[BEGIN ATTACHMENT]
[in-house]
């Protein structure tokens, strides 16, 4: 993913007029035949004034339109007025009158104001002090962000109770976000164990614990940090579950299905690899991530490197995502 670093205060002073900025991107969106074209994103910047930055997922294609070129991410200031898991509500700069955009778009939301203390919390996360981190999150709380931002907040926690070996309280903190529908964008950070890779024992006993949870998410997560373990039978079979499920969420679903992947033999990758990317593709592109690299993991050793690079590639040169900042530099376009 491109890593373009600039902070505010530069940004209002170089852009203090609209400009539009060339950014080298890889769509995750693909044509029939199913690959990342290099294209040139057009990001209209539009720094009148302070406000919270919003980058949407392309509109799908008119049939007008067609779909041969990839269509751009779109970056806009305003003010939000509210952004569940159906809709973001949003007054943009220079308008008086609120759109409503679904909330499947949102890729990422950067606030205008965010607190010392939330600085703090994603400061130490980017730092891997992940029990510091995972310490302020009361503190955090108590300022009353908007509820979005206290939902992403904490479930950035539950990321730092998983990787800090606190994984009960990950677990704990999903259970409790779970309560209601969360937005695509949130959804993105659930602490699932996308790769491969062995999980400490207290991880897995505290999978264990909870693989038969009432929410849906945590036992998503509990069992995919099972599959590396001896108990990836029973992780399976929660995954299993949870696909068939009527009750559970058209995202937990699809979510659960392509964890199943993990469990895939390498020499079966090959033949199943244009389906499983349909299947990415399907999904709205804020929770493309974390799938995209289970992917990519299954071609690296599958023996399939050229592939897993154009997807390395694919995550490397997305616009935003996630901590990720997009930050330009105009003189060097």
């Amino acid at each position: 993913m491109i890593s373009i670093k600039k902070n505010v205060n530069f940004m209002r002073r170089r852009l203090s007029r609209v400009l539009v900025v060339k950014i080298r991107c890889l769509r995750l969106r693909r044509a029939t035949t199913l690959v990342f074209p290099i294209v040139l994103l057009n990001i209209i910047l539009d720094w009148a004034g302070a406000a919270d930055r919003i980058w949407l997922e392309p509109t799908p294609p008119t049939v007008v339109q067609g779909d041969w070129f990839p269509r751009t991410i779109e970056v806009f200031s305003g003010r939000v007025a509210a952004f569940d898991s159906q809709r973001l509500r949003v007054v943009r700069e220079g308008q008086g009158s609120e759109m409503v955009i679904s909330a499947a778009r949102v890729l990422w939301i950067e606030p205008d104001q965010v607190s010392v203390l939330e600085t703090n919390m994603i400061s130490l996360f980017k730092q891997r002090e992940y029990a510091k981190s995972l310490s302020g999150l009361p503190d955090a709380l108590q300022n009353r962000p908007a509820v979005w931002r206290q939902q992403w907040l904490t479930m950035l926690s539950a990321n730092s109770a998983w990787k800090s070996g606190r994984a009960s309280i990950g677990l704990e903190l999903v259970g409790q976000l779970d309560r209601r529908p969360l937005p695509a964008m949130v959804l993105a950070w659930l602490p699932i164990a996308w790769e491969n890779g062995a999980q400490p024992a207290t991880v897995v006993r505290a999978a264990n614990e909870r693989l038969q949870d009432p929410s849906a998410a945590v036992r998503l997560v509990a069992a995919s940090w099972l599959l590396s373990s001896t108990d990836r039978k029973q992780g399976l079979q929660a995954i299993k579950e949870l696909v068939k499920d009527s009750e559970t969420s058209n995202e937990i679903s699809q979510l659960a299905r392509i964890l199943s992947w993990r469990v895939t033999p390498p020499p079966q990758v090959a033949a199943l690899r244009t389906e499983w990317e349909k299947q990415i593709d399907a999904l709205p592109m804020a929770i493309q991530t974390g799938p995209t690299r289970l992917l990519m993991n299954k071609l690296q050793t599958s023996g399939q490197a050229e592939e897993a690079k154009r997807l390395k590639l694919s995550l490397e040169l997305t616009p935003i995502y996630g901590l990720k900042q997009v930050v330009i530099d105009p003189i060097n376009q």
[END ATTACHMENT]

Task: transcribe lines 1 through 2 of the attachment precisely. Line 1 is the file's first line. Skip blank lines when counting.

[in-house]
């Protein structure tokens, strides 16, 4: 993913007029035949004034339109007025009158104001002090962000109770976000164990614990940090579950299905690899991530490197995502 670093205060002073900025991107969106074209994103910047930055997922294609070129991410200031898991509500700069955009778009939301203390919390996360981190999150709380931002907040926690070996309280903190529908964008950070890779024992006993949870998410997560373990039978079979499920969420679903992947033999990758990317593709592109690299993991050793690079590639040169900042530099376009 491109890593373009600039902070505010530069940004209002170089852009203090609209400009539009060339950014080298890889769509995750693909044509029939199913690959990342290099294209040139057009990001209209539009720094009148302070406000919270919003980058949407392309509109799908008119049939007008067609779909041969990839269509751009779109970056806009305003003010939000509210952004569940159906809709973001949003007054943009220079308008008086609120759109409503679904909330499947949102890729990422950067606030205008965010607190010392939330600085703090994603400061130490980017730092891997992940029990510091995972310490302020009361503190955090108590300022009353908007509820979005206290939902992403904490479930950035539950990321730092998983990787800090606190994984009960990950677990704990999903259970409790779970309560209601969360937005695509949130959804993105659930602490699932996308790769491969062995999980400490207290991880897995505290999978264990909870693989038969009432929410849906945590036992998503509990069992995919099972599959590396001896108990990836029973992780399976929660995954299993949870696909068939009527009750559970058209995202937990699809979510659960392509964890199943993990469990895939390498020499079966090959033949199943244009389906499983349909299947990415399907999904709205804020929770493309974390799938995209289970992917990519299954071609690296599958023996399939050229592939897993154009997807390395694919995550490397997305616009935003996630901590990720997009930050330009105009003189060097």